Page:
I would say that coming from a background in fine art and having a lot of practice physically sculpting in different materials has definitely been a key factor to my success as an anaplastologist.  Speaking from my own personal experience, I’ll mention lost wax casting again, as many of those skills were transferrable to anaplastology, as far as materials and techniques are concerned.  Rather than learning an entirely new skill from scratch, it was more of a repurposing of a previously learned skill for a similar, but different, outcome.  In addition to having sculpting experience, a strong understanding of human anatomy is essential.  The more an anaplastologist understands about the intricacies of surface anatomy and the underlying structures, the more successful their results will be. 

FPIR

What innovations have you drawn from or integrated into you workflow?

PADILLA

Utilizing 3D technologies has done a lot to help streamline my workflow in making a prosthesis.  As students in the Biomedical Visualization program, we were encouraged to incorporate 3D modeling, scanning, printing, etc. into many of our projects, and to utilize these technologies in a variety of innovative ways.  Rapid prototyping has gained a lot of momentum amongst anaplastologists as a means of improving the anatomical accuracy of a prosthesis overall, but also in speeding up some of the processes.  As 3D scanning and printing technologies advance, the field of anaplastology as a whole will continue to benefit.  Along these same lines, CT scanning and 3D modeling programs have made surgical planning for implant placement a much easier process.  By evaluating bone density and discussing optimal implant placement with a surgeon, the overall results of a prosthesis can be greatly improved.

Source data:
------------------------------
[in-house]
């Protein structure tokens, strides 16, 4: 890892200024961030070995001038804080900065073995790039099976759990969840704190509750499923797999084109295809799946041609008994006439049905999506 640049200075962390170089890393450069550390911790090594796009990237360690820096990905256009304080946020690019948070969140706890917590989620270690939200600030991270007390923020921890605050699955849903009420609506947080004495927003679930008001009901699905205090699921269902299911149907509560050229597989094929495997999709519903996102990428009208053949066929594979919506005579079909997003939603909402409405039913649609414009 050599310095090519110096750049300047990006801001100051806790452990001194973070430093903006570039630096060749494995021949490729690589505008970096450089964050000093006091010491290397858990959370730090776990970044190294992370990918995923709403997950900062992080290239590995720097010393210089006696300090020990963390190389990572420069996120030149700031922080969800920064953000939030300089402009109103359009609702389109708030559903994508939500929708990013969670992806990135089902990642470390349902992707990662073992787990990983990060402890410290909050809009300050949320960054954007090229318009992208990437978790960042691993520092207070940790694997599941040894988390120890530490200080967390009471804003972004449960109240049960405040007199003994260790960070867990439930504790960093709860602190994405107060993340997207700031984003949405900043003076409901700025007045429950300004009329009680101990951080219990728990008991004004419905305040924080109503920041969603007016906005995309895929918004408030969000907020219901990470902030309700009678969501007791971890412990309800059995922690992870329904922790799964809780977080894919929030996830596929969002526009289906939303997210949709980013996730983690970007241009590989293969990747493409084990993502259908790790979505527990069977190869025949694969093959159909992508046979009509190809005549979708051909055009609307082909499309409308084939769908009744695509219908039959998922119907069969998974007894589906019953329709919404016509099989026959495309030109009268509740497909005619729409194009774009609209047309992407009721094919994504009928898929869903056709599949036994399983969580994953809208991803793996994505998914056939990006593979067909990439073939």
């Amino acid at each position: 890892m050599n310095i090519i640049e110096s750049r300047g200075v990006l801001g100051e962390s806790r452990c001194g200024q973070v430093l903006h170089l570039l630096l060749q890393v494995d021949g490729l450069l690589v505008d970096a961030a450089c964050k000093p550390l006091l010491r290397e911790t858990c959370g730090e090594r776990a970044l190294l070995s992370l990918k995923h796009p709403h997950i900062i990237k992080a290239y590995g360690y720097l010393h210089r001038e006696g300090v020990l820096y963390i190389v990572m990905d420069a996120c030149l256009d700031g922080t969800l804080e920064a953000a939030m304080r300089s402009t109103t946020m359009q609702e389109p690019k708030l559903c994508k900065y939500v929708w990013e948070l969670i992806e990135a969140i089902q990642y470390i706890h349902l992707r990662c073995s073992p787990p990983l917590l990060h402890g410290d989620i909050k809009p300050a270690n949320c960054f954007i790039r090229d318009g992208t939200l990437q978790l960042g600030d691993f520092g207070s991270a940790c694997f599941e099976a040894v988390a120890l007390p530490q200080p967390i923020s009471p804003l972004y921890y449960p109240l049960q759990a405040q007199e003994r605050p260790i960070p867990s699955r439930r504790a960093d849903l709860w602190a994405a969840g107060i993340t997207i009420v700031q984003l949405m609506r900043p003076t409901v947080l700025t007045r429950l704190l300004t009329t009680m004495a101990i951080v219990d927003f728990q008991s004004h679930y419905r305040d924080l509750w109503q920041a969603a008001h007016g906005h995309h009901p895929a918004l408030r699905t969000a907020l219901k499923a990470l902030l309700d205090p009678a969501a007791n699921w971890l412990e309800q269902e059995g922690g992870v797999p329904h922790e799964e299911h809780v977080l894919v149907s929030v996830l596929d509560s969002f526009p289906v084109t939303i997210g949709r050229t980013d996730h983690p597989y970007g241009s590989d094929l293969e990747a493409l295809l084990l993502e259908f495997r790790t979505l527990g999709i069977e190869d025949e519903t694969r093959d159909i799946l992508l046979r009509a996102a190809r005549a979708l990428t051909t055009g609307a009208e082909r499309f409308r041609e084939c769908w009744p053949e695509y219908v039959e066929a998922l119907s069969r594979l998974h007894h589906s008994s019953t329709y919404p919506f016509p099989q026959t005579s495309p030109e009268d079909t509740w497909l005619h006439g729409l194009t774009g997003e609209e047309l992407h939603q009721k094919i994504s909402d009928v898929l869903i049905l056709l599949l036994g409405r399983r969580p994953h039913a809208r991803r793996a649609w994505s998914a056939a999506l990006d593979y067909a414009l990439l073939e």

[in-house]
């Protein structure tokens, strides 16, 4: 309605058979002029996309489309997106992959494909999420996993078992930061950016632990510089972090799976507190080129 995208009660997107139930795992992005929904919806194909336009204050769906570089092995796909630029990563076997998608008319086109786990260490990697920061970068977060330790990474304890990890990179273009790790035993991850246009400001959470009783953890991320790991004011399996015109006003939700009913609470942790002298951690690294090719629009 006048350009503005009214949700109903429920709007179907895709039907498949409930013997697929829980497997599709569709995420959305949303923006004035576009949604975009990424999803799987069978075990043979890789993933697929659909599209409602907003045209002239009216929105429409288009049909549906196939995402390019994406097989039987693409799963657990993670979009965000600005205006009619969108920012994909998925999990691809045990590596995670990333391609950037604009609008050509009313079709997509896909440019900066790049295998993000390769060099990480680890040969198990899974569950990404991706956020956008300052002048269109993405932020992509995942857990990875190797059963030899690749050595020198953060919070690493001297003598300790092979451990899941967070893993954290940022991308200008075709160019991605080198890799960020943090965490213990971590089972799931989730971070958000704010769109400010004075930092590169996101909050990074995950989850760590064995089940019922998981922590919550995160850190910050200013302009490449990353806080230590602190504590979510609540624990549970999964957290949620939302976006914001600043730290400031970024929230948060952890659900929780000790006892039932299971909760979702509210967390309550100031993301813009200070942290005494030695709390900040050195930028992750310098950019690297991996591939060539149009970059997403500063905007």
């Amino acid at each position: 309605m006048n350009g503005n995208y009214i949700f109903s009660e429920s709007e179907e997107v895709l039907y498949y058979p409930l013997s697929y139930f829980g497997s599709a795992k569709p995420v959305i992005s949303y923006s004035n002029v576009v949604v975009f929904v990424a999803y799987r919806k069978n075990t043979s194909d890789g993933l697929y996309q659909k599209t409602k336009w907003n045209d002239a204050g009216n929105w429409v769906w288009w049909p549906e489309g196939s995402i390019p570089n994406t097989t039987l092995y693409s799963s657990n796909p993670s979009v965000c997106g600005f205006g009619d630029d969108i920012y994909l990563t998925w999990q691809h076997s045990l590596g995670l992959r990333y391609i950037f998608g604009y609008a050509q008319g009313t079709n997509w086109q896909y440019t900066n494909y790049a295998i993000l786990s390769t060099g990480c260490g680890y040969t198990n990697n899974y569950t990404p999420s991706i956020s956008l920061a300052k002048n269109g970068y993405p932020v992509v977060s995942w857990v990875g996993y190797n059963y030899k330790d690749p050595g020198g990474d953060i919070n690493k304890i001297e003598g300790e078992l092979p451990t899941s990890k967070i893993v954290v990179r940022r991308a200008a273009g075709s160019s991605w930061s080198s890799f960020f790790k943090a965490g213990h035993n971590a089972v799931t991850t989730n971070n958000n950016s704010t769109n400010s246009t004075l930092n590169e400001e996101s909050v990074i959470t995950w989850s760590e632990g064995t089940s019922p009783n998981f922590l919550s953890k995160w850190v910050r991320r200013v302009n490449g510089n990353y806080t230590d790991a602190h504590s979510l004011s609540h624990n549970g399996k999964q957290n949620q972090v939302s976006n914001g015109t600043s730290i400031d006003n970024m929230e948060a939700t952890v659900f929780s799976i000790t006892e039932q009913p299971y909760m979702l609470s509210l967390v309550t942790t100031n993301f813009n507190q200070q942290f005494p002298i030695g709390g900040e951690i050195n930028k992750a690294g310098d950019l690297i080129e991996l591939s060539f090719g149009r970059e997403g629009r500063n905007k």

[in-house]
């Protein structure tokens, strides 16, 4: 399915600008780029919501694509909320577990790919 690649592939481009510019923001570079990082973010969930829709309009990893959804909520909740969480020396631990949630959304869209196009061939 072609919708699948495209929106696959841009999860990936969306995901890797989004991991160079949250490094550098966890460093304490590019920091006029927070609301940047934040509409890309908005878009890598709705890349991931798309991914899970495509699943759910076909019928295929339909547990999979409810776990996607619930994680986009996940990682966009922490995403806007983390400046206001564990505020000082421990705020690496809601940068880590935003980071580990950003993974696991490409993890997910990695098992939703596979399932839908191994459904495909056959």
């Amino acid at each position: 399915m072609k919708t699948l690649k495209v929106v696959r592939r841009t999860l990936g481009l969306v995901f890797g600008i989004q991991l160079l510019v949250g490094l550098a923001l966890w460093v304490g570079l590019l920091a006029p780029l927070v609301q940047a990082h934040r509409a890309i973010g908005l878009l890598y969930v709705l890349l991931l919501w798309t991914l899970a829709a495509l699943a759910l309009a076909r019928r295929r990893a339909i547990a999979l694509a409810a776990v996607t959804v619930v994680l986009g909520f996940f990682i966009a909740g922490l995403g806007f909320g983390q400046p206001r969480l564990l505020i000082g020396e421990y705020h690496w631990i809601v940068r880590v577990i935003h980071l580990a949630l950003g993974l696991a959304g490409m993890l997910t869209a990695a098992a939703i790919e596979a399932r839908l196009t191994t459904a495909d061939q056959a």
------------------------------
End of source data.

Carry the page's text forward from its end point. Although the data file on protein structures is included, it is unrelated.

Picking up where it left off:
FPIR

What advances would you like to see in the field of anaplastology?

PADILLA

I’d like to see an increase in public awareness of the profession as a whole, as well as an increase in  access to treatment for patients.  There isn’t a lot of information available to the public regarding anaplastology, and the field can feel a bit isolated at times.  Increasing the amount of information and resources available to the general public, online and through social media, for example, would potentially increase exposure and connect more patients to services they would benefit from.  The majority of the population has very little knowledge, if any, regarding facial prosthetics, let alone where to look for treatment.  When compared to the demand for treatment worldwide, access to anaplastology services is relatively limited, and there are many people in developing and remote regions who would benefit greatly from prosthetic rehabilitation.  As 3D technologies advance, I think we will be able to offer a broader range of treatment options to help more people.

FPIR

What do you enjoy most about your work as an anaplastologist?

PADILLA

Having the opportunity to work one-on-one with patients, and being able to see the impact that a prosthesis can have for someone is a truly rewarding experience.  Understandably, there can be a certain level of skepticism about the whole process from the patient, but the moment they see their new prosthesis in place for the first time is very fulfilling.  As an anaplastologist, each new case is a challenge to make the best, most realistic, and seamless prosthesis you can, and each new prosthesis is a personal challenge to one-up yourself.

 

The other aspect of the job that I enjoy is the fact that I get to spend most of my day sculpting!  I’m a craftsman by nature, and making things with my own two hands is very rewarding personally.  I feel very fortunate to have a very hands-on and creative job, and often times my job rarely feels like work at all.

"If anyone, anywhere in the world cannot access our devices, then we [anaplastologists] have not succeeded."
- Daril Atkins, Certified Clinical Anaplastologist, Rashid Hospital, Dubai

FPIR

FPIR shares information about custom facial and body prostheses and helps patients to establish connections with qualified practicing providers.

 

Email: info@facialprosthetics.org

  • Facebook
  • YouTube
  • Instagram

© 2019 Facial Prosthetics Information & Resources

FPIR_LOGO_web_white-03.png